The study was supported by the Eunice Kennedy Shriver National Institute of Child Health and Human Development (grant U01HD062417) and the Emergency Medical Services for Children Network Development Demonstration Program of the Maternal and Child Health Bureau, Health Resources and Services Administration. 

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https://health.ucdavis.edu/health-news/children/kidney-and-brain-injuries-linked-to-diabetic-ketoacidosis-/2020/12
202012_pediatric-heart-center-hosted-international-conference Wed, 02 Dec 2020 08:00:00 GMT Pediatric Heart Center hosted international conference <p>The UC Davis Pediatric Heart Center hosted an international pediatric cardiology conference via Zoom this fall with the pediatric cardiology team from Sejong Cardiac Hospital in Seoul, South Korea.</p> The UC Davis Pediatric Heart Center hosted an international pediatric cardiology conference via Zoom in late October with the pediatric cardiology team from Sejong Cardiac Hospital in Seoul, South Korea.

Each center presented a patient case for discussion to share expertise and provide mutual learning. UC Davis pediatric cardiologists, nurse practitioners and echocardiograph technicians were in attendance along with Sejong Cardiac Hospital’s team.

“Sejong is one of the leading hospitals taking care of congenital heart disease (CHD) patients in Asia. This collaboration may expand to research projects and sponsorship for other types of conferences,” said Frank Ing, chief of pediatric cardiology at UC Davis Children’s Hospital.

UC Davis Health is actively engaged in partnering with hospitals, peer universities, research institutions and government agencies across the globe in order to facilitate a wide variety of intellectual interactions and exchanges.

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https://health.ucdavis.edu/health-news/children/pediatric-heart-center-hosted-international-conference/2020/12
202012_a-new-emergency-waiting-room-designed-just-for-kids-- Tue, 01 Dec 2020 08:00:00 GMT A new emergency waiting room, designed just for kids <p>The UC Davis pediatric emergency department today unveiled a brand new waiting room, specially designed for kids. Boasting bright colors and a child-friendly design, this new 500-square-foot area provides a comfortable space for young patients and their families that is private and separate from the adult emergency waiting area.</p> The UC Davis pediatric emergency department today unveiled a brand new waiting room, specially designed for kids.

Boasting bright colors and a child-friendly design, this new 500-square-foot area provides a comfortable space for young patients and their families that is private and separate from the adult emergency waiting area. The space has been under construction for the past four months. It replaces the pediatric emergency waiting room that opened in 2010, located in a different space within the Pediatric Emergency Department.

“No one wants to visit the ER, especially during a pandemic,” said Claudio Alvarado, assistant nurse manager of the pediatric emergency department. “We are seeing more families choosing to delay care, even emergency care, during this time. But we want to provide reassurance and comfort to families, when they have to come see us for a trauma or emergency. We want this space to be an inviting place for children during a stressful time.”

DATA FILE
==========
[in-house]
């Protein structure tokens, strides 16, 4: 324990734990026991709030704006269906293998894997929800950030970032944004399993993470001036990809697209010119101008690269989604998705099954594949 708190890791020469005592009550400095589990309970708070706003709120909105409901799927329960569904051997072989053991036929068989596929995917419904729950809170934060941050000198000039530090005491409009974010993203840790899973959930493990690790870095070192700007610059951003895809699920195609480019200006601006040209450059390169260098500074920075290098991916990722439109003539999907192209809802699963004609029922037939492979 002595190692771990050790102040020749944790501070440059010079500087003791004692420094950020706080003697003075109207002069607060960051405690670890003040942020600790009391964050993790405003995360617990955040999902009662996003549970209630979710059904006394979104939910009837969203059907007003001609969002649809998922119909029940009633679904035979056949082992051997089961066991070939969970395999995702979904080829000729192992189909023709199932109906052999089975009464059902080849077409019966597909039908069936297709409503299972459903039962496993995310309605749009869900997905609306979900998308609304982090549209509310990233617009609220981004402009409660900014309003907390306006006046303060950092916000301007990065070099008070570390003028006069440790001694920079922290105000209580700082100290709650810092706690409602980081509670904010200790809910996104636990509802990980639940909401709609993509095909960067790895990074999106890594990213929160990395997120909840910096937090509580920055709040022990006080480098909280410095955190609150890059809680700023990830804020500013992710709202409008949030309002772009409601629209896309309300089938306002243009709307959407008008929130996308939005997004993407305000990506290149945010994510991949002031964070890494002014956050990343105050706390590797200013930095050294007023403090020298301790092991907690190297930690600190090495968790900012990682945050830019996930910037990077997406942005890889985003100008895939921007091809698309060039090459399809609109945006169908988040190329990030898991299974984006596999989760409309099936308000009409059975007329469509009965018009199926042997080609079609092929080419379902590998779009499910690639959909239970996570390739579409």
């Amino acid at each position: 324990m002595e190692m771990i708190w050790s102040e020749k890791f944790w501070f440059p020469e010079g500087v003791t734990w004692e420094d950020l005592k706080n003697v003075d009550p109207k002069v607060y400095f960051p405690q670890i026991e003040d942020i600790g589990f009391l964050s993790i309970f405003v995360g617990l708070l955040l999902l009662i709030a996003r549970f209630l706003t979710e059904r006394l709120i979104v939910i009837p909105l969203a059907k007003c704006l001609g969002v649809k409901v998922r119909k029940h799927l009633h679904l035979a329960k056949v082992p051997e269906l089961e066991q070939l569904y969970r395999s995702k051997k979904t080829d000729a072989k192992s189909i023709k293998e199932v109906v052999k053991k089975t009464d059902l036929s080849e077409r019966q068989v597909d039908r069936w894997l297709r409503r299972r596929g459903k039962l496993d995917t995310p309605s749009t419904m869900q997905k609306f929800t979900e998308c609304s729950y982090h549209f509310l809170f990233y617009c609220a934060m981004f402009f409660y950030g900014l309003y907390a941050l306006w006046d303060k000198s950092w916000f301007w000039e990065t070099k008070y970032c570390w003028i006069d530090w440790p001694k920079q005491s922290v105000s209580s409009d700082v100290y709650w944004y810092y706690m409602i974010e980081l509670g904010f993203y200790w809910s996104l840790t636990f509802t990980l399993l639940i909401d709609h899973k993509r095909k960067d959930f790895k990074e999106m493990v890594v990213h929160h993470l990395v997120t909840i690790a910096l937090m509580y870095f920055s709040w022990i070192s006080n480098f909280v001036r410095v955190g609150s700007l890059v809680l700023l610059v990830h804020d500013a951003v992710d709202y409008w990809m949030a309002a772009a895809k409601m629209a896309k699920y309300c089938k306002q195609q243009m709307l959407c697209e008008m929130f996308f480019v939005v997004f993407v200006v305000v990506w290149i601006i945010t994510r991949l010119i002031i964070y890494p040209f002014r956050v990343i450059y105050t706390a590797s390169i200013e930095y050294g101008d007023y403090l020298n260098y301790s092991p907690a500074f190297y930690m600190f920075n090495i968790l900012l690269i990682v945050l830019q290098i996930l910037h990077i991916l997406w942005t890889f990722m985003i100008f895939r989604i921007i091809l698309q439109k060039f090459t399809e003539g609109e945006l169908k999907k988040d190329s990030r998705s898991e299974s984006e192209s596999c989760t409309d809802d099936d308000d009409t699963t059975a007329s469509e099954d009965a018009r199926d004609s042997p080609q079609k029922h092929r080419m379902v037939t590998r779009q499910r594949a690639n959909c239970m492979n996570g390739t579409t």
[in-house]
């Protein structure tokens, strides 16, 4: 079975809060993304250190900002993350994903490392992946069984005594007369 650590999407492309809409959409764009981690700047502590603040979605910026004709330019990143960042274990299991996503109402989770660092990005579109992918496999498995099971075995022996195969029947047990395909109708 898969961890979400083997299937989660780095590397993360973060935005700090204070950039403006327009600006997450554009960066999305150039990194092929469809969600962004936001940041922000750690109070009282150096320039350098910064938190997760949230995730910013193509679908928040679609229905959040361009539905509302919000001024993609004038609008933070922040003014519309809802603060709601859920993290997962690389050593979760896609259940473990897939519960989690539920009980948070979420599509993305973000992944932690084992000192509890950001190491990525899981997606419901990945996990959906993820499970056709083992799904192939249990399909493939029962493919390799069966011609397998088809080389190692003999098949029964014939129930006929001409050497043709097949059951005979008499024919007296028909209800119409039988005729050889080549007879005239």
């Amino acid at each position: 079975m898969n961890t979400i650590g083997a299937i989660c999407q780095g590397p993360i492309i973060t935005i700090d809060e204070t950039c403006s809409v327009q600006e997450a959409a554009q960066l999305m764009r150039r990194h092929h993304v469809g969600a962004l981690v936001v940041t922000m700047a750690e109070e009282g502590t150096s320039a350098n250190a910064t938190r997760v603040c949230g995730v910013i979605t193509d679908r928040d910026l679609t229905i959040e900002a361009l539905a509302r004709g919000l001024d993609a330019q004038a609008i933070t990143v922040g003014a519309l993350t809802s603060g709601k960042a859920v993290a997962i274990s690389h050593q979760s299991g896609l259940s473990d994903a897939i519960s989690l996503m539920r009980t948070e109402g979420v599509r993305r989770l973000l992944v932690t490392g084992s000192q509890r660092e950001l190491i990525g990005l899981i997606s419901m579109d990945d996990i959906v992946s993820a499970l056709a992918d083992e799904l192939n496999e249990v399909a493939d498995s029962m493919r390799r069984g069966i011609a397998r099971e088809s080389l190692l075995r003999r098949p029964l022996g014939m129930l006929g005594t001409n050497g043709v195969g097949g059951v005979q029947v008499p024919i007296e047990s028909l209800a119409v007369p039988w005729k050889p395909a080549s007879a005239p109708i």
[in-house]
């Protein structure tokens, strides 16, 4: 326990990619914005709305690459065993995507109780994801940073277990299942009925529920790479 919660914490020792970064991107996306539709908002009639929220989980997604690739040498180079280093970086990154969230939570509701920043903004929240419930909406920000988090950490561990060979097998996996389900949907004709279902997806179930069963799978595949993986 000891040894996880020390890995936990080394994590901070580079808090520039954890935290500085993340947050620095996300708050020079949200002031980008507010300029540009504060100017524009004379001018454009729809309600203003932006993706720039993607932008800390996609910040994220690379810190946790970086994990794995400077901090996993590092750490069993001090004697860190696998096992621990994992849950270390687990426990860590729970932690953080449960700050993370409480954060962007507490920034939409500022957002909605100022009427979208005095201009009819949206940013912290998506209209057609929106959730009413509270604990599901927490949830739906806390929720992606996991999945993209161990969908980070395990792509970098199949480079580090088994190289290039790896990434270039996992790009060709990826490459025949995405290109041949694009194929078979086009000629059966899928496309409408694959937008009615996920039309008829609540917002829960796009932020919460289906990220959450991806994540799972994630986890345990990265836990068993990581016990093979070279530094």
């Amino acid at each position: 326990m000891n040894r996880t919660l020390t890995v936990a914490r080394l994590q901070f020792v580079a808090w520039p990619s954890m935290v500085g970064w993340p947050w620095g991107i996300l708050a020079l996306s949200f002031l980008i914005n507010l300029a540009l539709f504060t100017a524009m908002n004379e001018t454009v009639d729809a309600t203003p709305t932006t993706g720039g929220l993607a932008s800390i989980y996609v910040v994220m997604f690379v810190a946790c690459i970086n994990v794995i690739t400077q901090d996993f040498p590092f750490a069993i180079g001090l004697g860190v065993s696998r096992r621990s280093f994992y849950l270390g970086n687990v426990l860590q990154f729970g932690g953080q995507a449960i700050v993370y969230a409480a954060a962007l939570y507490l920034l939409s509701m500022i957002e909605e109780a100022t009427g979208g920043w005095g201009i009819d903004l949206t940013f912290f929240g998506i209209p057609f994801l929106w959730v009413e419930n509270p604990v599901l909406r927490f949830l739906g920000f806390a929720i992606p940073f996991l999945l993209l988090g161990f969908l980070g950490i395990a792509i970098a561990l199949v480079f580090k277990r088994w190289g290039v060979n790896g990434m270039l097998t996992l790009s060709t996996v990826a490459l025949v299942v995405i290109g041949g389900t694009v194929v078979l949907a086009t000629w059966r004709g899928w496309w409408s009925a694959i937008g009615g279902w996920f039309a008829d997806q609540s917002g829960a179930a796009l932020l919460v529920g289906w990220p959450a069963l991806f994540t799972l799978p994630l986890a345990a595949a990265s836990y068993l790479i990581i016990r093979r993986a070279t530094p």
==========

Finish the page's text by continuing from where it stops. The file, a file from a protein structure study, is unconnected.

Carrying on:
Today also marks the move of the pediatric emergency department to a new patient-care area or “pod,” which will provide three additional emergency beds, dedicated to children.

Other hallmarks of the UC Davis Pediatric Emergency Department:

  • Advanced equipment and technologies that are specially designed and appropriately sized for children.
  • Certified child life specialists who can provide support through play, self-expressive activities and age-appropriate medical preparation and education.
  • A staff of eight attending physicians who are specially trained in pediatric emergency medicine, and who understand the subtle nuances of caring for critically ill or injured children.
  • Fourteen dedicated pediatric emergency beds. Twelve of these beds are private with a door for additional security and privacy. These are grouped together in a pediatric emergency “pod,” so children are not placed near adult patients. Two pediatric emergency beds are part of the Resuscitation Bay, separated by a curtain, so the emergency team can work on two children with acute care needs simultaneously.  
  • The Sacramento region’s only level I pediatric trauma center — one of only a handful in California. A Level I pediatric trauma center can provide total care for every injury. The trauma center also serves as a referral resource for hospitals throughout Northern California, western Nevada and southern Oregon.

“A trip to the emergency department can be a scary time for a child,” said Esther Lee, pediatric core committee chair and registered nurse at the UC Davis Pediatric Emergency Department. “Our goal is to not have our pediatric patients wait to be seen. But if they have to, we want to decrease the stressors by making a child-friendly environment for them. We strive to help improve care for our little friends and decrease their fears while they are being treated at the UC Davis Pediatric Emergency Department.”

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https://health.ucdavis.edu/health-news/children/a-new-emergency-waiting-room-designed-just-for-kids--/2020/12